On 11/20/2018 10:33 PM, Nathaniel Smith wrote:
On Tue, Nov 20, 2018 at 6:05 PM Glenn Linderman <v+python@g.nevcal.com> wrote:
On 11/20/2018 2:17 PM, Victor Stinner wrote:
IMHO performance and hiding implementation details are exclusive. You
should either use the C API with impl. details for best performances,
or use a "limited" C API for best compatibility.
The "limited" C API concept would seem to be quite sufficient for extensions that want to extend Python functionality to include new system calls, etc. (pywin32, pyMIDI, pySide, etc.) whereas the numpy and decimal might want best performance.
To make things more complicated: numpy and decimal are in a category
of modules where if you want them to perform well on JIT-based VMs,
then there's no possible C API that can achieve that. To get the
benefits of a JIT on code using numpy or decimal, the JIT has to be
able to see into their internals to do inlining etc., which means they
can't be written in C at all [1], at which point the C API becomes

It's not clear to me how this affects any of the discussion in
CPython, since supporting JITs might not be part of the goal of a new
C API, and I'm not sure how many packages fall between the
numpy/decimal side and the pure-ffi side.


[1] Well, there's also the option of teaching your Python JIT to
handle LLVM bitcode as a source language, which is the approach that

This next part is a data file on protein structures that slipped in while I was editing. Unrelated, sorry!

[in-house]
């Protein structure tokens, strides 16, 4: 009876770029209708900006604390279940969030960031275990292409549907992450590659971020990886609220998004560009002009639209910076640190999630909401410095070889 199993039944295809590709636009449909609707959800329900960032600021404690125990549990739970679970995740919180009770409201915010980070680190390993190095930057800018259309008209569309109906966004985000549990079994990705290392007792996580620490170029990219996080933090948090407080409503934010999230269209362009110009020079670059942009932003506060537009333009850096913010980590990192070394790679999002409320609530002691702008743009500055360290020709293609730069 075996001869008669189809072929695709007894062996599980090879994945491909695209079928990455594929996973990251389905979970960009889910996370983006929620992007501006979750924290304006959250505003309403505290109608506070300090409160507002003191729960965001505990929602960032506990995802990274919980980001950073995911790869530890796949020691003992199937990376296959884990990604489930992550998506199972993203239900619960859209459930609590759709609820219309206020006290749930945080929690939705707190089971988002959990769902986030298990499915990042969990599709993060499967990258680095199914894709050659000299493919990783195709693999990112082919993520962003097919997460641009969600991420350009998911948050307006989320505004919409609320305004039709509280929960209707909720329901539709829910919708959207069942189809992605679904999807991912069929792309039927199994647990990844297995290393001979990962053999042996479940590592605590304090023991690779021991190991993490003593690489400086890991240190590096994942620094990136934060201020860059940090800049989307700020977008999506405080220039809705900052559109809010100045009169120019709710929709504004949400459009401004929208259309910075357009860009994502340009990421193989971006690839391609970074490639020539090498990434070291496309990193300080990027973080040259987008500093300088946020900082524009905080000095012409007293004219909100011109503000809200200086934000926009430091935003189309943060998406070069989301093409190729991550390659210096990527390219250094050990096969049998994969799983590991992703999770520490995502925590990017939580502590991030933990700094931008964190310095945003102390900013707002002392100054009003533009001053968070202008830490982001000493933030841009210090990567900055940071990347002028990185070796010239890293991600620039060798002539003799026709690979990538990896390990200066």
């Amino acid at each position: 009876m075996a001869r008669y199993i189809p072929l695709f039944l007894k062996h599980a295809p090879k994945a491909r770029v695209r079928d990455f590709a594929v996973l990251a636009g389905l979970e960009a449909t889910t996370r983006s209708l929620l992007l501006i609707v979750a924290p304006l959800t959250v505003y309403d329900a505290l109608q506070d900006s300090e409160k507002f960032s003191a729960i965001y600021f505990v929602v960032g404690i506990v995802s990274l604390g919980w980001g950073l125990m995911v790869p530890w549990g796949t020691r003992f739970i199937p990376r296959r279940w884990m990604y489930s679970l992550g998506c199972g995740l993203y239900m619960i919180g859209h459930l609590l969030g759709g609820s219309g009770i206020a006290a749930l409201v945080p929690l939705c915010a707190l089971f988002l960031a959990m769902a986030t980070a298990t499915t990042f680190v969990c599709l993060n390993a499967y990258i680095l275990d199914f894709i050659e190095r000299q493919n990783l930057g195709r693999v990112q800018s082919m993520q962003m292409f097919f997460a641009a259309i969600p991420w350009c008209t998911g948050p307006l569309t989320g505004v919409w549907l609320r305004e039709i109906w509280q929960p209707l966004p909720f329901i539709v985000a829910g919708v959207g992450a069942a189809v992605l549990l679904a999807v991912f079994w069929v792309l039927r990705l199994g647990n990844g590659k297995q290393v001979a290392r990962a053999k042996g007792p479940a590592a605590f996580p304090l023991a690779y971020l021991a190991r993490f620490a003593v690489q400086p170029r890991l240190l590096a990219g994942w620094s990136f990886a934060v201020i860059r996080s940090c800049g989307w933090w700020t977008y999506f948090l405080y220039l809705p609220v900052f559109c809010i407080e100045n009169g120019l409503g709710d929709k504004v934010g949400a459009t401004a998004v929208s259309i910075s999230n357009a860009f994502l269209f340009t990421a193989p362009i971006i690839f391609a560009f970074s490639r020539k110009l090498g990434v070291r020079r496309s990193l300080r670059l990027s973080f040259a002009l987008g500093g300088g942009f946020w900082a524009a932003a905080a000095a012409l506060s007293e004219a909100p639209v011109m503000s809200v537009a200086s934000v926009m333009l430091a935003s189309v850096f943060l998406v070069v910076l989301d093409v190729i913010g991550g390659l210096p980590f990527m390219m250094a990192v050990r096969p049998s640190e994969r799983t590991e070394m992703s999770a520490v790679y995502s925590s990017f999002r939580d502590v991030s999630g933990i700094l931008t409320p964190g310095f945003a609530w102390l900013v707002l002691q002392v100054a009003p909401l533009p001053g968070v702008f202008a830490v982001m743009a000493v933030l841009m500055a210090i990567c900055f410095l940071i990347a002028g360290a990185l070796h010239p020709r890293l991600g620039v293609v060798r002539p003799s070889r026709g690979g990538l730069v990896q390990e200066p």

Graal is experimenting with. It seems completely wacky to me to hope
you could write a C API emulation layer like PyPy's cpyext, and
compile that + C extension code to LLVM bitcode, translate the LLVM
bitcode to JVM bytecode, inline the whole mess into your Python JIT,
and then fold everything away to produce something reasonable. But I
could be wrong, and Oracle is throwing a lot of money at Graal so I
guess we'll find out.

Interesting, thanks for the introduction to wacky. I was quite content with the idea that numpy, and other modules that would choose to use the unlimited API, would be sacrificing portability to non-CPython implementations... except by providing a Python equivalent (decimal, and some others do that, IIRC).

Regarding JIT in general, though, it would seem that "precompiled" extensions like numpy would not need to be re-compiled by the JIT. 

But if it does, then the JIT better understand/support C syntax, but JVM JITs probably don't! so that leads to the scenario you describe.